Tuesday night

I had a paywalled piece in Crikey today noting where the result for Labor in swing terms was particularly good (the same Chinese-heavy eastern suburbs that turned against the Liberals at the federal election) and particularly poor (the party’s northern and western Melbourne heartlands, which likewise were relatively soft for the party at the federal election). I also joined Ben Raue of The Tally Room to discuss the results on his podcast.

Turning to the count: it was a better day for the Liberals in Bass, where Aaron Brown went from 225 behind to 53 ahead after early votes broke 835-663 his way, and Mornington, where Chris Crewther’s lead went from 177 to 337 on a 747-588 break in early votes. The Liberals also got a strong batch of early votes in Pakenham, and while they are yet to be added to the two-party count, the primary vote results have boosted my Liberal two-party projection there from 50.0% to 50.8% and left my system not far off calling it for them. My system also no longer rates Benambra as in doubt.

Labor’s one good show was in Hastings, where the latest early votes batch broke 747-660 to Paul Mercurio, boosting his lead from 470 to 557. The fresh two-candidate preferred counts in Albert Park, Brighton, Melton, Point Cook, and Werribee yesterday caused by projections in those seats to go haywire yesterday, but this is fixed now.

While I still haven’t taken a serious look at the upper house count, I note that the ABC’s projection now has Adem Somyurek taking the last seat in Northern Metropolitan for the DLP ahead of Fiona Patten of Reason, though I have a notion that Somyurek may do less than brilliantly on below-the line votes. David Limbrick of the Liberal Democrats also has his nose in front of the second Liberal now in South-Eastern Metropolitan.

Monday night

There was no significant progress today, which was spent mostly on rechecking. That will continue today, but more interesting will be the addition of as-yet-uncounted early votes that were cast outside the home district. As noted below, new indicative two-candidate preferred counts are being conducted in five seats where the wrong two candidates were picked for the count on election nights, but in no case is the result in doubt. Happily, the Victorian Electoral Commission has a page on its website where such news is related in detail on a daily basis.

Sunday night

I spent yesterday fixing bugs in my results system, and now this is done to a reasonably satisfactory level, it should resume updating promptly, at least when I have an internet connection. Most of today’s activity will involve rechecking, but fresh two-candidate counts will be conducted in seats where the initial counts picked the wrong candidates – Albert Park, Brighton, Melton, Point Cook, and Werribee – although in no case is the result in doubt.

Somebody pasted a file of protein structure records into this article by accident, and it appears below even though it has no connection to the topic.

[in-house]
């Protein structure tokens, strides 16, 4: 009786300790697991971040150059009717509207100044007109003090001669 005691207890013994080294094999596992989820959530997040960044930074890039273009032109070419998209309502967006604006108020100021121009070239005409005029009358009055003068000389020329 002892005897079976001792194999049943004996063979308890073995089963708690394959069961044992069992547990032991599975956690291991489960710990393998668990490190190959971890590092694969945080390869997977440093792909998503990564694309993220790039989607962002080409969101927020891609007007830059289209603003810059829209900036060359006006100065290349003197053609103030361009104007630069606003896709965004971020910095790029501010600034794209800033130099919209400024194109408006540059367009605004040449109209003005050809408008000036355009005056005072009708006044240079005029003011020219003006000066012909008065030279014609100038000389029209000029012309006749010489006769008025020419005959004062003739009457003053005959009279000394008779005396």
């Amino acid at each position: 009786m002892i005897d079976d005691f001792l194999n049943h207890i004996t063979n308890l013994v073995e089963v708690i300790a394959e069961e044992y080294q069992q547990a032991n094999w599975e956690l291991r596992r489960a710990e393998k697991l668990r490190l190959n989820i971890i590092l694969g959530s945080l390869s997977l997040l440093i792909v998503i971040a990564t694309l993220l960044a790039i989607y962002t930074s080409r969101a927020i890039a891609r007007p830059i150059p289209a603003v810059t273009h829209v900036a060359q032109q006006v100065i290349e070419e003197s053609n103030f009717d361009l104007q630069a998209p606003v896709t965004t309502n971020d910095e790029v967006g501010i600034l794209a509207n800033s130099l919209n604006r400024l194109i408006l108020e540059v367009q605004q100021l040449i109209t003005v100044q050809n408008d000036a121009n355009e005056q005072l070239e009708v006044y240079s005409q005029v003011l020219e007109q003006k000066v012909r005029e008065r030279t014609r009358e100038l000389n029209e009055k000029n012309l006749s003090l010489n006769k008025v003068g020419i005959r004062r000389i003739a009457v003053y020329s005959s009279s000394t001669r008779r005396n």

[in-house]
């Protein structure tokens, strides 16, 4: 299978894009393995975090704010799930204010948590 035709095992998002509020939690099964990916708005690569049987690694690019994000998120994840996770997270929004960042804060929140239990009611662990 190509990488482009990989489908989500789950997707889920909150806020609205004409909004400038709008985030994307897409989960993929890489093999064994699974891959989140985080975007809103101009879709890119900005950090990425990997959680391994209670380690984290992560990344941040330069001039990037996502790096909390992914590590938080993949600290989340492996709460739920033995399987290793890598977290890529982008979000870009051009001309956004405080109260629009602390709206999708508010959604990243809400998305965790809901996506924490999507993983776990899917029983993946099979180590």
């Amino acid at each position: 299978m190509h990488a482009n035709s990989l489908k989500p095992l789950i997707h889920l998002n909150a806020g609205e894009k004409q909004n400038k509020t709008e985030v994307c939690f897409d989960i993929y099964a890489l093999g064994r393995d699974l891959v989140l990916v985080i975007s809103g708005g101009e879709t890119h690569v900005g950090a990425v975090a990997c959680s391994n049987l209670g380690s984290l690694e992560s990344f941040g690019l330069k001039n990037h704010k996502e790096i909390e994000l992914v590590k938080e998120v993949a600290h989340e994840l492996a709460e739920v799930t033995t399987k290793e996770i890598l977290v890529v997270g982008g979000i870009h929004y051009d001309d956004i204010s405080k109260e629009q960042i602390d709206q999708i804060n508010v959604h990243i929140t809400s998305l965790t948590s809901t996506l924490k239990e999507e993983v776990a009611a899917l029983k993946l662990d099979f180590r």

My system is giving away 45 seats to Labor and has them ahead in a further 11, which would result in the extraordinary achivement of an increased majority if it stuck. Seats my system is not yet calling but almost certainly soon will are Bayswater, Footscray, Pascoe Vale, Glen Waverley and Yan Yean, which get Labor to 50; Caulfield, Polwarth and Rowville, which get the Liberals to 12; and Mildura and Shepparton, which get the Nationals to not far behind the Liberals on nine. I still have nothing to offer on the upper house result, but that will hopefully change over the next day or two.

Bass. Labor’s Jordan Crugnale needed an 0.8% swing to retain her seat after the redistribution, and after looking gone on election night, a 5.0% swing in her favour on early votes puts it at 1.4%. However, the early vote count of 15427 formal votes is nearly 6000 shy of the number cast, which presumably means one of the three centres hasn’t reported yet. If the outstanding centre is more conservative than the other two, the swing on early votes — which is not broken down between individual voting centres, as would be the case at a federal election — will drop considerably when it reports, perhaps taking Crugnale’s lead with it.